[Ed-Seth: We have the great pleasure of employing the services and serving utensils of the original barbecuing bloggerati Joe Pichey of GoBlueBBQ to write recipes for our most delicious sponsor, Stubb's BBQ sauce. It is all over America so you have no excuse for not trying it yet. Consider this your patriotic duty.]
Since Stubbs wouldn’t approve my purchase of a small buffalo for this week’s recipe, I went with the next best thing. I went to my favorite local meat market and picked up this little 3.5 lb Prime Tomahawk Ribeye.
From the minute I walked in the door, Smokey Bones (The official GOBLUEBBQ pup) was by my side. This thing is massive and packs some huge flavor. I love a good ribeye and really liked how it turned out after dry brining. This was the first time dry brining for me and it will be the way to go moving forward. This will work on steaks, chicken, turkey and pork. The thicker the meat, the longer you brine it for. You can’t get much easier than that.
- Steak (1 - 2 inches thick works best)
- Kosher Salt (1/2 teaspoon per lb)
- Stubbs Steak Rub
[Things get salty after THE JUMP]
Your dry brining time will depend on the thickness of your steak. If you go with a steak under an inch thick, you will only need 2-3 hours. If you can find a beast like this 3.5 LB tomahawk, go up to 24 hours. Without getting all "BBQ BRINE NERDY” in this post and putting everyone to sleep, here is the main benefit. The salt pulls some moisture from the interior of the steak, creating a moist exterior. After a few hours, the moisture soaks back into the meat and adds an extra layer of flavor. The salt also helps loosen the proteins which produces a more tender cut while retaining moisture. Still awake? If so, grab your meat and start sprinkling. I used kosher salt and went with almost 4 teaspoons of salt for this guy. I’ve read where you should use 1/2 teaspoon per pound of meat. Works for me.
Salt every inch of the steak. Once it’s fully covered, set on a rack that will allow for complete air circulation. A baking rack should work for most steaks.
As you can see below, there is a good amount of salt on the steak. Don’t worry, this will not make your finished product overly salty. Trust me.
This one went into the fridge for 24 hours, uncovered and taunting me. It was placed on the “BEER SHELF” to soak in the goodness. I had to relocate my 12 pack from the fridge interior to my interior. I took one for the team on this day. You’re welcome.
After 24 hours, it’s time to fire up the grill. You can use a gas or charcoal grill for this one. If your steak is over 1.5 inches thick, I recommend going with the reverse sear method. I’ll explain how we do this in a sec. If its under 1.5 inches thick, grill it over direct heat.
I set my grill for indirect heat and set it at 275 degrees. Anything between 250 - 275 works great. Add a few chunks of pecan or oak for smoke.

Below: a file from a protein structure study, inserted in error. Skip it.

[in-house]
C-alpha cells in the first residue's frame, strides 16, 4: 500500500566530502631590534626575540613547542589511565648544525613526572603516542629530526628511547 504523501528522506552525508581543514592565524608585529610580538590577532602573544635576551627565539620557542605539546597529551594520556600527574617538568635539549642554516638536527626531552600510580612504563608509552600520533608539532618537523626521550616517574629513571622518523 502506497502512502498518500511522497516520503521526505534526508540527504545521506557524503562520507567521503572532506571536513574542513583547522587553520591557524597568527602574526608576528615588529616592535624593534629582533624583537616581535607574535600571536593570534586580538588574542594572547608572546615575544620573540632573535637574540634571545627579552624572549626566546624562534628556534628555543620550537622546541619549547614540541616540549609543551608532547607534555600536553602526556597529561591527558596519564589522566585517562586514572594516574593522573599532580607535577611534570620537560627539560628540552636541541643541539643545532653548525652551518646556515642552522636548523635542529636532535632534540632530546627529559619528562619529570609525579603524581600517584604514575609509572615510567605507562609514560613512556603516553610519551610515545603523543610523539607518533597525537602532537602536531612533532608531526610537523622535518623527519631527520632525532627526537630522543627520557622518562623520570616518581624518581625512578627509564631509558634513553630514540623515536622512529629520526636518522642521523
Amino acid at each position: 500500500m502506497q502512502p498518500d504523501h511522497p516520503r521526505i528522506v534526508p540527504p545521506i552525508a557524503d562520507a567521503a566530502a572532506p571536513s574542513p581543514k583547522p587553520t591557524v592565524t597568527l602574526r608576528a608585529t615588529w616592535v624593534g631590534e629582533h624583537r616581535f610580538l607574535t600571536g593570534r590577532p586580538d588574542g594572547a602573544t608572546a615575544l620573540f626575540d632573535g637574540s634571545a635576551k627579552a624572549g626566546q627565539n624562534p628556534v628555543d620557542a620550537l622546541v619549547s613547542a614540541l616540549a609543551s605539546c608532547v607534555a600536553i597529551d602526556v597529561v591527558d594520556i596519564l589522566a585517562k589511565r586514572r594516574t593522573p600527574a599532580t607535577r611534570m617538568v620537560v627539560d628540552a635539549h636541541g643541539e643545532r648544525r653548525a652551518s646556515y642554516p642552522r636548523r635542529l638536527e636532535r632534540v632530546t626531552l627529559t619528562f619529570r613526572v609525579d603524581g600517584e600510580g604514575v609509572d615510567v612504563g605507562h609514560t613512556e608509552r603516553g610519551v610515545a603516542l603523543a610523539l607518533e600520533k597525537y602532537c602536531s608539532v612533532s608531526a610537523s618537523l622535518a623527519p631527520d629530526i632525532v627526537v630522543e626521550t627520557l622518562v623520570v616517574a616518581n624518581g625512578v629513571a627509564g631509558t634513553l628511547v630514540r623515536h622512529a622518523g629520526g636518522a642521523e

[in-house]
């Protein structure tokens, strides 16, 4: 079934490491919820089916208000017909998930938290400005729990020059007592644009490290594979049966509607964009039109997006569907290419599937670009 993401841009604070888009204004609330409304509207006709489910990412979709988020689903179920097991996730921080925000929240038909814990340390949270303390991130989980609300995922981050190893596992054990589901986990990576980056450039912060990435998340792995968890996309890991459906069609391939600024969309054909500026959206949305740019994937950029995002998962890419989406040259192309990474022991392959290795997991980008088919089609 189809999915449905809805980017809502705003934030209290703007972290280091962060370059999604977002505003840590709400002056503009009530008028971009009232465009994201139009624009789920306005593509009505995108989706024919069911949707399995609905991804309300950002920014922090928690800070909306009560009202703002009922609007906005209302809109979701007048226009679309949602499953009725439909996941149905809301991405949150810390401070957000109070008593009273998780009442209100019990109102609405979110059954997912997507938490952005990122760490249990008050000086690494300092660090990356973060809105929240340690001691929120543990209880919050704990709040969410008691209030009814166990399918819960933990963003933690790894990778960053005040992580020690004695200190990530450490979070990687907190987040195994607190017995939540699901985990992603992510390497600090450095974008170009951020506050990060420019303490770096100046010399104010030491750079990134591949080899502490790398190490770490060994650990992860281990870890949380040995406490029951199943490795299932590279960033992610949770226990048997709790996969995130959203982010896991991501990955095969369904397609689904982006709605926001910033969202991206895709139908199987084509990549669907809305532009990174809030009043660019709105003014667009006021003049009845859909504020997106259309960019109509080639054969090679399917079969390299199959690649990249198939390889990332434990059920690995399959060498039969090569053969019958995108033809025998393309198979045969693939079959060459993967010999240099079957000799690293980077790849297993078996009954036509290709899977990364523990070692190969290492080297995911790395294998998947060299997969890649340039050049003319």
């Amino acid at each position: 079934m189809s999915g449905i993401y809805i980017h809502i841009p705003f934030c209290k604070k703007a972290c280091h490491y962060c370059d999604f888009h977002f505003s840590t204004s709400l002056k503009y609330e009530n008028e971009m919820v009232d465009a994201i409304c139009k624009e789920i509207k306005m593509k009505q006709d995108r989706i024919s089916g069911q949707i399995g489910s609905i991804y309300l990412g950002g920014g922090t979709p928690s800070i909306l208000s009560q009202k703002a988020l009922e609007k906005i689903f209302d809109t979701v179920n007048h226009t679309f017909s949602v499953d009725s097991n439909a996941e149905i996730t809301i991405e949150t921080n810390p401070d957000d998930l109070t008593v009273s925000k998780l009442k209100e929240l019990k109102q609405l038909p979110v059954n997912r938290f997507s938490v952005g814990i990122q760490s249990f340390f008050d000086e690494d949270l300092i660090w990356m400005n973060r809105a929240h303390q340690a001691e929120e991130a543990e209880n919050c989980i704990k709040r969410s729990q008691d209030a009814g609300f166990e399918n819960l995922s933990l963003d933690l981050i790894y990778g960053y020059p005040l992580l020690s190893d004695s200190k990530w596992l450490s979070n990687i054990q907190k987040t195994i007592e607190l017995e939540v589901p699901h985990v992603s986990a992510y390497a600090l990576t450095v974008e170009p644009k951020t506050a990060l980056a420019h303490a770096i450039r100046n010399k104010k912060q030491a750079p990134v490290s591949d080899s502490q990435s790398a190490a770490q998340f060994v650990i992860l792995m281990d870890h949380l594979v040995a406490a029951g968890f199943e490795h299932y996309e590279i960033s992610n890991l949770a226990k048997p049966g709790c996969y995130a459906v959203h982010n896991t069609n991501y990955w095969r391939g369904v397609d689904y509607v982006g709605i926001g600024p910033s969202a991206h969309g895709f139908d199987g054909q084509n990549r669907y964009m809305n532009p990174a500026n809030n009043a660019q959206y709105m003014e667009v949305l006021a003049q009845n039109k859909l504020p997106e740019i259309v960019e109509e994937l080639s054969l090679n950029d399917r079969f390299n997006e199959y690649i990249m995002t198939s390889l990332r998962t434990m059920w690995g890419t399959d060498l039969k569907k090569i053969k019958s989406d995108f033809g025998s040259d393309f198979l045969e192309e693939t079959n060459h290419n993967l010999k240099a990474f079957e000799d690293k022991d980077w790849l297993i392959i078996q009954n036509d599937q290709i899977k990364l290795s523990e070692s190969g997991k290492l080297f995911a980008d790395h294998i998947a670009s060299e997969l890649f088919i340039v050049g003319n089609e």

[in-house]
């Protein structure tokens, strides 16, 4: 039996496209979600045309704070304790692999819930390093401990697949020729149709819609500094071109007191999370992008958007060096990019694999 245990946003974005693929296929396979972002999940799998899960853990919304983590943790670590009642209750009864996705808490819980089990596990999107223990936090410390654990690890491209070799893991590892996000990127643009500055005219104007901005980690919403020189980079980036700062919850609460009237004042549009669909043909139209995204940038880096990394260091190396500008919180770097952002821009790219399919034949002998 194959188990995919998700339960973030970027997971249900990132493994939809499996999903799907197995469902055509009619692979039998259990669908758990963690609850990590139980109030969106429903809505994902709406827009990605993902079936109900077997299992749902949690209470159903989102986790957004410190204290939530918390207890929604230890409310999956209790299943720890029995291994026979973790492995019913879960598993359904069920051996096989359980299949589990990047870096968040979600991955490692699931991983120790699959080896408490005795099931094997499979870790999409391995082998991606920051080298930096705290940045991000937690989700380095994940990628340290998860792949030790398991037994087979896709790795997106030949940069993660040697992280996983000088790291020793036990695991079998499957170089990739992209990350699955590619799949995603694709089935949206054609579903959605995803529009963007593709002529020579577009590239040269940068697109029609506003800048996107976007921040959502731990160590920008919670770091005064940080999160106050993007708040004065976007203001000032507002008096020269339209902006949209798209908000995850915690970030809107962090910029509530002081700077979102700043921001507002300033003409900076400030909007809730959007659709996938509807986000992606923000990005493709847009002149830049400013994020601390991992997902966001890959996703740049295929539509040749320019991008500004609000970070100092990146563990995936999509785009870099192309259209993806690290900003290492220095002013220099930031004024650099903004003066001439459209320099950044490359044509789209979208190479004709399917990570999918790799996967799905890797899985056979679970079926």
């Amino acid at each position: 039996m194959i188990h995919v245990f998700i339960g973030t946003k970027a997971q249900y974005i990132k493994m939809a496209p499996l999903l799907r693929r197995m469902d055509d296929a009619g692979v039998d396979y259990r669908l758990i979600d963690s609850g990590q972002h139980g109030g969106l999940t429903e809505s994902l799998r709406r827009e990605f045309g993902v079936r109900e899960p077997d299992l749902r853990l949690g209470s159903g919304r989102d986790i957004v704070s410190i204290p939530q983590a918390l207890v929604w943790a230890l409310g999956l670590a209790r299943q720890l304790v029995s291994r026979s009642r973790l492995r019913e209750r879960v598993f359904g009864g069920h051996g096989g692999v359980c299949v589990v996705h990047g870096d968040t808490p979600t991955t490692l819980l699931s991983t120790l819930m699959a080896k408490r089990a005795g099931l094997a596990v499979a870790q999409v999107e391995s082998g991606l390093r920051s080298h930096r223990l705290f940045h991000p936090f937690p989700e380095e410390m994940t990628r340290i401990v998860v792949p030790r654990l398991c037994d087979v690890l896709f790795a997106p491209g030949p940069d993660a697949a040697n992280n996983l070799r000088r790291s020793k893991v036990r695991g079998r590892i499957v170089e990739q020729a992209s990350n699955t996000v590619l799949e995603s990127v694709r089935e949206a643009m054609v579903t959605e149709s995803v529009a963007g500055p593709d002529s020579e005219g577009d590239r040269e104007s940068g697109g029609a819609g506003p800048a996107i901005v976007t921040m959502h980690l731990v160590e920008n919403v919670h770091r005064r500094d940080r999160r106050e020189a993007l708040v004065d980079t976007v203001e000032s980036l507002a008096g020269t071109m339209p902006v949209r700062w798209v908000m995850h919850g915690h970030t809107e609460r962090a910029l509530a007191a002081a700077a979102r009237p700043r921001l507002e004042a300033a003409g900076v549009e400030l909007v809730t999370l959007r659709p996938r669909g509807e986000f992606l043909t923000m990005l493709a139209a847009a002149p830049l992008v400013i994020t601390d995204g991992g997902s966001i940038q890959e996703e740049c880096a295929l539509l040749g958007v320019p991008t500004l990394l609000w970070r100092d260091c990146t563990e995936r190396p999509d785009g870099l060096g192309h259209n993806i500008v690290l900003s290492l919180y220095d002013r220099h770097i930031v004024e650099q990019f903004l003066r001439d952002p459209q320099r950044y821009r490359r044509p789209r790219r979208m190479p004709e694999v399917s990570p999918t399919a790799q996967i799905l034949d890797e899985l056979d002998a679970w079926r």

Just before tossing the meat into the grill, brush it with a little melted butter. This is not mandatory, but it does add some great color and a little flavor to the finished steak.
Season with Stubbs Steak seasoning, covering all areas again. Stubbs steak seasoning has a nice flavor and is not too salty. You can use it on meats, veggies and even baked potatoes. It really is an all-purpose seasoning.
Once the steak is seasoned and your grill is at temp, throw it on the grates. For reverse sear, we are cooking over indirect heat. I have a heat shield in between the hot coals and the meat. If you are cooking over direct heat, the shield is not needed. If you have a temperature probe, use it. Since this steak was super thick, I used mine to monitor the internal temperature. I prefer my steaks medium rare, so I left it in until we hit 125 degrees internal.
After about 45 minutes to an hour, the steak reached 125 degrees. This is still a RARE steak at this point.
[Slap away any hands; we are not finished.]
Now it’s time to have some fun and add some char. You all know how much I love the charred exterior. Turn up the temp of your grill by opening all of the vents and removing any heat shields you have in place. We want this grill HOT!!!! Mine took about 7 minutes to reach 700 degrees.
Once the flames are roaring, place the steak over direct heat. Let the flames kiss it a little. I went 60 seconds each side.The temp probe was still in and went to 133 degrees after 2 minutes. Remember, once removed, the steak temperature will continue to rise. This one finished at 138 degrees after resting.
Here is the finished product after 70 minutes of work. At this point, the steak needs to rest for about 15 minutes. Tent with foil and grab a barley pop while you wait.
I made some compound butter for the top, but it honestly didn’t need it. This was just 1 stick of butter (room temp) and some blue cheese crumbles mixed together and refrigerated until solid.
After 15 minutes of rest, separate the meat from the bone. Slice as you see below and enjoy. This thing was fork tender and a perfect medium rare.
I was shocked at how deep the salt brine penetrated this huge cut of meat. I really could taste it throughout the entire steak.
Give this method a shot on a nice 16 oz ribeye or T-Bone steak for this next game. Add a few baked or smoked potatoes and you may not make past halftime. A nap may be in order, but hopefully, the game will be out of reach by then anyways. GO BLUE!!!!